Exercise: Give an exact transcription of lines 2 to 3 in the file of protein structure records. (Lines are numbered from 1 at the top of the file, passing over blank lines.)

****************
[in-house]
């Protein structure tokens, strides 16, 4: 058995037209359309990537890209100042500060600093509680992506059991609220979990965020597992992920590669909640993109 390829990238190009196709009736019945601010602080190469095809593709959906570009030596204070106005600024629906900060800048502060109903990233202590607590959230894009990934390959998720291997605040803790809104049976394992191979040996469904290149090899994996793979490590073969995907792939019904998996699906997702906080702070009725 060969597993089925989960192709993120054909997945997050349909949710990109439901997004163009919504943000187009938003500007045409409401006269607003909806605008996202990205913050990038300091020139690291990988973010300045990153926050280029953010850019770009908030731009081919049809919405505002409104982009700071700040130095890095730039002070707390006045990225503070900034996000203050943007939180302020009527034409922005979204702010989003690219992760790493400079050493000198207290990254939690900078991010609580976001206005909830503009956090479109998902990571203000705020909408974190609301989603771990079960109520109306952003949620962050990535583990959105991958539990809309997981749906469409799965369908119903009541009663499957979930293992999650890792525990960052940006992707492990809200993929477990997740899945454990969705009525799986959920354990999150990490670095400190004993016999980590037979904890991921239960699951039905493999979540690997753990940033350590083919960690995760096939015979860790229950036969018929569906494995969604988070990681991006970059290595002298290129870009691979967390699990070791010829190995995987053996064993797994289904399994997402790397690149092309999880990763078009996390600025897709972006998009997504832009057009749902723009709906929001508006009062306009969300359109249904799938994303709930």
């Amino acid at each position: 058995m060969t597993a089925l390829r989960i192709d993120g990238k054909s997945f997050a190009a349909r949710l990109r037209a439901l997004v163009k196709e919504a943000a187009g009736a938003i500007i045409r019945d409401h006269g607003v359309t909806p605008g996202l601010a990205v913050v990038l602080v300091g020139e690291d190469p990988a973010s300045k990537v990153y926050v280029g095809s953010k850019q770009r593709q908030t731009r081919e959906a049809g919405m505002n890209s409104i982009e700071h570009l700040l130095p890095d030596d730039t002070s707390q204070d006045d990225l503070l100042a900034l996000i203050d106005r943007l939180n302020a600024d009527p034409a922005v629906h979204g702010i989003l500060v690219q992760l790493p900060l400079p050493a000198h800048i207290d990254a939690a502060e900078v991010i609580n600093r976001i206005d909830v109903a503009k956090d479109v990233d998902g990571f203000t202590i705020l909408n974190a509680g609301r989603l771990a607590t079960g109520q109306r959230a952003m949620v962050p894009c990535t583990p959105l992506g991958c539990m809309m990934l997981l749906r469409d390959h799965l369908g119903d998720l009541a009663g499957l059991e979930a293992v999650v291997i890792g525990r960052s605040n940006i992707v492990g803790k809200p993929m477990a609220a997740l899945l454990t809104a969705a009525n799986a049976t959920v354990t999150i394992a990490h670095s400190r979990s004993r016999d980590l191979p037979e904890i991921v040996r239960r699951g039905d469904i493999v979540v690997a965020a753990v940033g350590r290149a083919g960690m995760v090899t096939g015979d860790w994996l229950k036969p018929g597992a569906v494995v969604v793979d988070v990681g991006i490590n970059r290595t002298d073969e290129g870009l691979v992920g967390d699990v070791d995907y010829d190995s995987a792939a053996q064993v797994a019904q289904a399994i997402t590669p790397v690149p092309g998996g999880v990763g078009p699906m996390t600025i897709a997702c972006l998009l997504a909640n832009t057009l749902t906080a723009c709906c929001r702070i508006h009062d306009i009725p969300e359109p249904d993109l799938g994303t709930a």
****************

């Protein structure tokens, strides 16, 4: 058995037209359309990537890209100042500060600093509680992506059991609220979990965020597992992920590669909640993109 390829990238190009196709009736019945601010602080190469095809593709959906570009030596204070106005600024629906900060800048502060109903990233202590607590959230894009990934390959998720291997605040803790809104049976394992191979040996469904290149090899994996793979490590073969995907792939019904998996699906997702906080702070009725 060969597993089925989960192709993120054909997945997050349909949710990109439901997004163009919504943000187009938003500007045409409401006269607003909806605008996202990205913050990038300091020139690291990988973010300045990153926050280029953010850019770009908030731009081919049809919405505002409104982009700071700040130095890095730039002070707390006045990225503070900034996000203050943007939180302020009527034409922005979204702010989003690219992760790493400079050493000198207290990254939690900078991010609580976001206005909830503009956090479109998902990571203000705020909408974190609301989603771990079960109520109306952003949620962050990535583990959105991958539990809309997981749906469409799965369908119903009541009663499957979930293992999650890792525990960052940006992707492990809200993929477990997740899945454990969705009525799986959920354990999150990490670095400190004993016999980590037979904890991921239960699951039905493999979540690997753990940033350590083919960690995760096939015979860790229950036969018929569906494995969604988070990681991006970059290595002298290129870009691979967390699990070791010829190995995987053996064993797994289904399994997402790397690149092309999880990763078009996390600025897709972006998009997504832009057009749902723009709906929001508006009062306009969300359109249904799938994303709930």
């Amino acid at each position: 058995m060969t597993a089925l390829r989960i192709d993120g990238k054909s997945f997050a190009a349909r949710l990109r037209a439901l997004v163009k196709e919504a943000a187009g009736a938003i500007i045409r019945d409401h006269g607003v359309t909806p605008g996202l601010a990205v913050v990038l602080v300091g020139e690291d190469p990988a973010s300045k990537v990153y926050v280029g095809s953010k850019q770009r593709q908030t731009r081919e959906a049809g919405m505002n890209s409104i982009e700071h570009l700040l130095p890095d030596d730039t002070s707390q204070d006045d990225l503070l100042a900034l996000i203050d106005r943007l939180n302020a600024d009527p034409a922005v629906h979204g702010i989003l500060v690219q992760l790493p900060l400079p050493a000198h800048i207290d990254a939690a502060e900078v991010i609580n600093r976001i206005d909830v109903a503009k956090d479109v990233d998902g990571f203000t202590i705020l909408n974190a509680g609301r989603l771990a607590t079960g109520q109306r959230a952003m949620v962050p894009c990535t583990p959105l992506g991958c539990m809309m990934l997981l749906r469409d390959h799965l369908g119903d998720l009541a009663g499957l059991e979930a293992v999650v291997i890792g525990r960052s605040n940006i992707v492990g803790k809200p993929m477990a609220a997740l899945l454990t809104a969705a009525n799986a049976t959920v354990t999150i394992a990490h670095s400190r979990s004993r016999d980590l191979p037979e904890i991921v040996r239960r699951g039905d469904i493999v979540v690997a965020a753990v940033g350590r290149a083919g960690m995760v090899t096939g015979d860790w994996l229950k036969p018929g597992a569906v494995v969604v793979d988070v990681g991006i490590n970059r290595t002298d073969e290129g870009l691979v992920g967390d699990v070791d995907y010829d190995s995987a792939a053996q064993v797994a019904q289904a399994i997402t590669p790397v690149p092309g998996g999880v990763g078009p699906m996390t600025i897709a997702c972006l998009l997504a909640n832009t057009l749902t906080a723009c709906c929001r702070i508006h009062d306009i009725p969300e359109p249904d993109l799938g994303t709930a």